Sabine Hossenfelder laments that what should be the “cutting edge” of science isn’t cutting it these days:
Very plausibly, the main reason why we haven’t made progress is that we’re not doing the right thing. We’re looking in the wrong places. We are letting ourselves be guided by the wrong principles. It’s about time that we rethink this because, clearly, it’s not working. One of the things that I’ve spent a lot of time thinking about is what would be good principles to look at. Interestingly, in high-energy particle physics and also in cosmology, people pay a lot of attention to aesthetic criteria that they use to select theories they think are promising. And we know that paying attention to beauty is not very scientific. It’s certainly a human desire, but it’s questionable whether it will bring us anywhere.
To be honest, her article struck a chord with me at the “trailing edge” of science, geotechnical engineering. I’ve gotten the feeling that we’re stuck in neutral in many ways: we’re doing a great many technological tweaks, but we’re not really moving the ball down the field the way we should. Some of this is due to our regulatory environment, some due to the way our research is funded (which isn’t as different from Hossenfelder’s as we’d care to admit) but ultimately, as is the case in her field, it’s the way the community looks at the problem. I lamented some of this last year in this post regarding my own specialty, pile dynamics:
Numerical methods and computer power have both vastly improved since Smith’s day. So is it possible to see another paradigm shift in the way we perform forward and inverse pile dynamics? The answer is “yes,” but there are two main obstacles to seeing that dream become a reality.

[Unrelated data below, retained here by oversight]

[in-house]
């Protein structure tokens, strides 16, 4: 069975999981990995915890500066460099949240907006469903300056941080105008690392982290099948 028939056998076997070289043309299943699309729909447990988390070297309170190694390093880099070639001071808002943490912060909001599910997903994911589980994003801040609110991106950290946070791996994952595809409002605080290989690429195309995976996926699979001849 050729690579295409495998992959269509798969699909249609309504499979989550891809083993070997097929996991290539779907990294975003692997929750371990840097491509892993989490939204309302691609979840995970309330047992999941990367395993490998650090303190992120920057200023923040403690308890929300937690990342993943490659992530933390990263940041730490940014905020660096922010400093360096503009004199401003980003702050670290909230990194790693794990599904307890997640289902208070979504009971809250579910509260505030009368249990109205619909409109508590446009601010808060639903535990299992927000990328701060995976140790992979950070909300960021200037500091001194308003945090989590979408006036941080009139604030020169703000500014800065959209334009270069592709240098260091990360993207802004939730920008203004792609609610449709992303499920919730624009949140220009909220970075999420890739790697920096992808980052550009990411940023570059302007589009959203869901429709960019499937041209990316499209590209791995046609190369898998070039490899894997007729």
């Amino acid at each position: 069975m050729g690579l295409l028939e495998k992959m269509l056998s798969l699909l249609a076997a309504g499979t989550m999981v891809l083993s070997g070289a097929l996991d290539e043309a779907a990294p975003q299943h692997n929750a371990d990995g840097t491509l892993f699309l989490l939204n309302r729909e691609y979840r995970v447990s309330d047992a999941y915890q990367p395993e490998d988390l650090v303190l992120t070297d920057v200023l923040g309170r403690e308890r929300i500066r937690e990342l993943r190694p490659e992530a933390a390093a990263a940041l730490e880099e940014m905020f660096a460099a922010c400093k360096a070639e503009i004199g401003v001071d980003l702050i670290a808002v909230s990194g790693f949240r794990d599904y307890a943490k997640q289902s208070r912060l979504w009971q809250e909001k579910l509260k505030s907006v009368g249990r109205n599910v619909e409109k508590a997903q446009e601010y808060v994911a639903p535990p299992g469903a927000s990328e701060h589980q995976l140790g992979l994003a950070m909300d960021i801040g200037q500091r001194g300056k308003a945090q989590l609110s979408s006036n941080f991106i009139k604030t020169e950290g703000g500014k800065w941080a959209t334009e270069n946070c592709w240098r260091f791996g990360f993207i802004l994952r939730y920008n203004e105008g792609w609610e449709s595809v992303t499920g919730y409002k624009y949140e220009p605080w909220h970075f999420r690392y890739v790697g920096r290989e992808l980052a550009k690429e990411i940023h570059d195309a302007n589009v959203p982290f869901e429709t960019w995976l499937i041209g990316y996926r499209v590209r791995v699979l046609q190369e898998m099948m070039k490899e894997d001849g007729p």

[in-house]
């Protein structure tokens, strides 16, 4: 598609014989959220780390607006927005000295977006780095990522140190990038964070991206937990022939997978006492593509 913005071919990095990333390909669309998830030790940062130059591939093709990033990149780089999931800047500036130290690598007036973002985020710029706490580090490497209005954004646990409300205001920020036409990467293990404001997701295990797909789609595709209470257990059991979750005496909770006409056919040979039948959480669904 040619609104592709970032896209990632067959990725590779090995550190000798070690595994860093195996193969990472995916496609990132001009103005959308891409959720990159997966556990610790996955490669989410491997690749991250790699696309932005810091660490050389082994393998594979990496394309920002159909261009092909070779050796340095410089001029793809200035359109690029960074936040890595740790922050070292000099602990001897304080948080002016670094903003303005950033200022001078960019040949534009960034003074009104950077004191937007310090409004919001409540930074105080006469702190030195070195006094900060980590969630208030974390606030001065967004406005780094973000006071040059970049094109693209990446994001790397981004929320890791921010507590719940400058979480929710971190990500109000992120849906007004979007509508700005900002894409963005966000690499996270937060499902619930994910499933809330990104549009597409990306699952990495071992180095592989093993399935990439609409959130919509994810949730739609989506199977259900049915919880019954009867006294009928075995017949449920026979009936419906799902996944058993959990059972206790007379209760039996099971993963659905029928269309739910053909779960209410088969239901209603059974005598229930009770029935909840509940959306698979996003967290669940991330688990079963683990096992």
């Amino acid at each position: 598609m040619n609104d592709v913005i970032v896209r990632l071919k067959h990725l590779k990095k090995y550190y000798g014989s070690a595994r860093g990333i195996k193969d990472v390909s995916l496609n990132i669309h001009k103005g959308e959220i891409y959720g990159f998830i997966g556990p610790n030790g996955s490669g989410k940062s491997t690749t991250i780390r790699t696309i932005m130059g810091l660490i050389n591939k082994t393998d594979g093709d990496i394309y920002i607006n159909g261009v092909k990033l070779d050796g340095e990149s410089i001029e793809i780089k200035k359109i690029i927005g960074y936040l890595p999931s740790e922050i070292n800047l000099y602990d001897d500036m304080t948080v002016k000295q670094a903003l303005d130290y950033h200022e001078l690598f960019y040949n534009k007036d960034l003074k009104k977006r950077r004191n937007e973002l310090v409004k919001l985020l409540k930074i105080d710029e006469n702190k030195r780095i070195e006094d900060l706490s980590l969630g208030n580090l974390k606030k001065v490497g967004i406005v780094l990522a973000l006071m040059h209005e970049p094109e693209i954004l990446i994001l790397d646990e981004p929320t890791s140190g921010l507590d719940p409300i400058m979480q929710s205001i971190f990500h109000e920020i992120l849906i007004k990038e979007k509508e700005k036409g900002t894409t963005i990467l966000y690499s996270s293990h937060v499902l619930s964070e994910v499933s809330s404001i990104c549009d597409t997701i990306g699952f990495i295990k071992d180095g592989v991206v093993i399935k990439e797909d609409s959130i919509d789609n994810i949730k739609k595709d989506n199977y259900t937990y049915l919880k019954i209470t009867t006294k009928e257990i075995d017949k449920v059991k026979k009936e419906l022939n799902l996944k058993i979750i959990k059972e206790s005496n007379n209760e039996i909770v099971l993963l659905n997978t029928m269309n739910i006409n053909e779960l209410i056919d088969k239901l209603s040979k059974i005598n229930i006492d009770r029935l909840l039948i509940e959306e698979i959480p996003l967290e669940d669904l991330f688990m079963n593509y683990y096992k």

The first is the nature of our research system. As noted above, Smith’s achievement was done in a large organisation with considerable resources and the means to make them a reality. It was also a long-term effort. Today the piecemeal nature of our research grant system and the organisational disconnect among between universities, contractors and owners incentivises tweaking existing technology and techniques rather than taking bolder, riskier steps with the possible consequence of a dead-end result and a disappointed grant source.
The second is the nature of our standard, code and legal system. Getting the wave equation accepted in the transportation building community, for example, was an extended process that took longer than developing the program in the first place. Geotechnical engineering is a traditionally conservative branch of the profession. Its conservatism is buttressed by our code and standard system (which is also slow-moving) and the punishment meted out by our legal system when things go wrong, even when the mistake was well-intentioned. Getting a replacement will doubtless be a similar extended process.
My guess is that this problem extends to other fields of science and engineering as well. If we want to make progress, we need to address these issues directly.